Hospital bomber was a Christian convert known to police

London: At just before 11am on Sunday, a black van pulling up outside Liverpool Women’s Hospital in England blew up. CCTV footage, obtained by the London Telegraph, shows the taxi trundling into view, before arriving at its destination, the drop-off point for the front reception desk at the hospital close to Liverpool city centre. But before the taxi had come to a halt, there was a huge explosion. Grey smoke billowed into the air and parts of the car, including the windscreen, were scattered in all directions.

Luckily, the hospital drop-off was almost empty of passersby and nobody seems to have been hit by flying debris. In the seconds that follow, a man in a high-vis jacket – possibly a security guard – races from the bottom left of the screen in the direction of the explosion. As he reaches the car, the taxi driver throws open his door and runs for his life. The smoke clears for a fraction of a second as the two men sprint to safety.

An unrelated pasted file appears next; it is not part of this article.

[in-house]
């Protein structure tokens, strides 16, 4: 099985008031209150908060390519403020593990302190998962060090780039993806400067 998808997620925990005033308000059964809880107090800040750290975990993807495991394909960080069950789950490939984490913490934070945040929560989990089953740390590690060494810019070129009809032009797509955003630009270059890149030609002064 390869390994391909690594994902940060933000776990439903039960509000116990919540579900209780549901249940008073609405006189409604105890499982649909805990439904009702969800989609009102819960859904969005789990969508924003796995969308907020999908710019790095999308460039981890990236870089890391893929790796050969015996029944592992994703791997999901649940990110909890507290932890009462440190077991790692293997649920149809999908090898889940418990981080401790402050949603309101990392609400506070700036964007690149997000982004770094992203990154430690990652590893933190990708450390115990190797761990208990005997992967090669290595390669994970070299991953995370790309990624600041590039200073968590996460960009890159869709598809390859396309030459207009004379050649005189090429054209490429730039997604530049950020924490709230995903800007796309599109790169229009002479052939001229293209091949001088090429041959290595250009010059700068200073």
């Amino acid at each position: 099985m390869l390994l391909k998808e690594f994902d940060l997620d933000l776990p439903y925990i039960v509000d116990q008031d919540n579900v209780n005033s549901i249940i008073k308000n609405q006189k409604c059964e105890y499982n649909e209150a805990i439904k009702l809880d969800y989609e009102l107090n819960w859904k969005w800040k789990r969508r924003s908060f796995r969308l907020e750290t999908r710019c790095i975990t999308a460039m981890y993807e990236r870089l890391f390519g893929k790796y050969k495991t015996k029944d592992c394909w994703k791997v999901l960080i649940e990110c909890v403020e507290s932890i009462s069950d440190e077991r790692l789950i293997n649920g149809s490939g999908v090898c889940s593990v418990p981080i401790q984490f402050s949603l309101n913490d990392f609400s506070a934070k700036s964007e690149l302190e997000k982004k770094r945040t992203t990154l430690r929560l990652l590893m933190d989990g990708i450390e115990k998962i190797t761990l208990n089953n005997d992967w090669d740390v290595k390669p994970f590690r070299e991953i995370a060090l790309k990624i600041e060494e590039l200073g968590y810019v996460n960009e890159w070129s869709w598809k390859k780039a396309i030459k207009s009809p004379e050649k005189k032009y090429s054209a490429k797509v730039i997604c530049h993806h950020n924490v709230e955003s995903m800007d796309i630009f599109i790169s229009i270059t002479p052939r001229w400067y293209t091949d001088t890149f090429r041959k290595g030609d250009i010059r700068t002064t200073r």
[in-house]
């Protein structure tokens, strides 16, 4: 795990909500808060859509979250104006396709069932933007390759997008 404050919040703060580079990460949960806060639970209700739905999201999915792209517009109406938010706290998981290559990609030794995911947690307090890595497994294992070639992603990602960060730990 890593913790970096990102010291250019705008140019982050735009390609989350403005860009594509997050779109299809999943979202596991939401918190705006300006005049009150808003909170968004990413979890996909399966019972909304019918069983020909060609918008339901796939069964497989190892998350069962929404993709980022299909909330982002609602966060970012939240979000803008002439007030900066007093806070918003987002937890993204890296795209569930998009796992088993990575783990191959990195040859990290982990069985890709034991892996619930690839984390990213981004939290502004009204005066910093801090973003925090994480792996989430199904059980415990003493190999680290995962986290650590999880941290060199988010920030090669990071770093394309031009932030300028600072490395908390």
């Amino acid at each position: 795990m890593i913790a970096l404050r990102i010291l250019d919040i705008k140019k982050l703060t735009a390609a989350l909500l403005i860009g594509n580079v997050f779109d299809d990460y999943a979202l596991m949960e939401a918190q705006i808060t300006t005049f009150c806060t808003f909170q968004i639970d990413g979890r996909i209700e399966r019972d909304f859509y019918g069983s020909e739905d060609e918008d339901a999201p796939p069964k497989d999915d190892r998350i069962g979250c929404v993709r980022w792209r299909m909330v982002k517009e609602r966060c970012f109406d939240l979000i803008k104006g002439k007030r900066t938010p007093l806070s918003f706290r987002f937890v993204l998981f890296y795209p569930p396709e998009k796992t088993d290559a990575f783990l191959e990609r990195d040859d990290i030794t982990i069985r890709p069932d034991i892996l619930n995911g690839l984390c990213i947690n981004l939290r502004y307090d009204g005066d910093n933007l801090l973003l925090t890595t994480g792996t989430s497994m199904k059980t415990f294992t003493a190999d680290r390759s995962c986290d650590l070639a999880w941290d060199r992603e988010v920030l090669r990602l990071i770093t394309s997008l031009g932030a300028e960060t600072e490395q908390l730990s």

Police officers secure the exclusion zone around Liverpool Women’s hospital Liverpool, England, on Monday.Credit:Getty Images

Inside the car, the bombmaker – named by police as Emad al-Swealmeen – remains seated. He is about to die. A little over 30 seconds after the initial explosion, a small orange flame flickers from what appears to be the front passenger seat of the car. A black cloud begins to billow from the taxi, believed to be a Toyota Prius-Plus, and within seconds flames have enveloped the car.

Experts suggested Swealmeen, 32, an asylum seeker from the Middle East, who had converted to Christianity four years ago, would have burnt to death; that the initial explosion, almost certainly the detonator going off – rather than the bomb itself – would not have been fatal.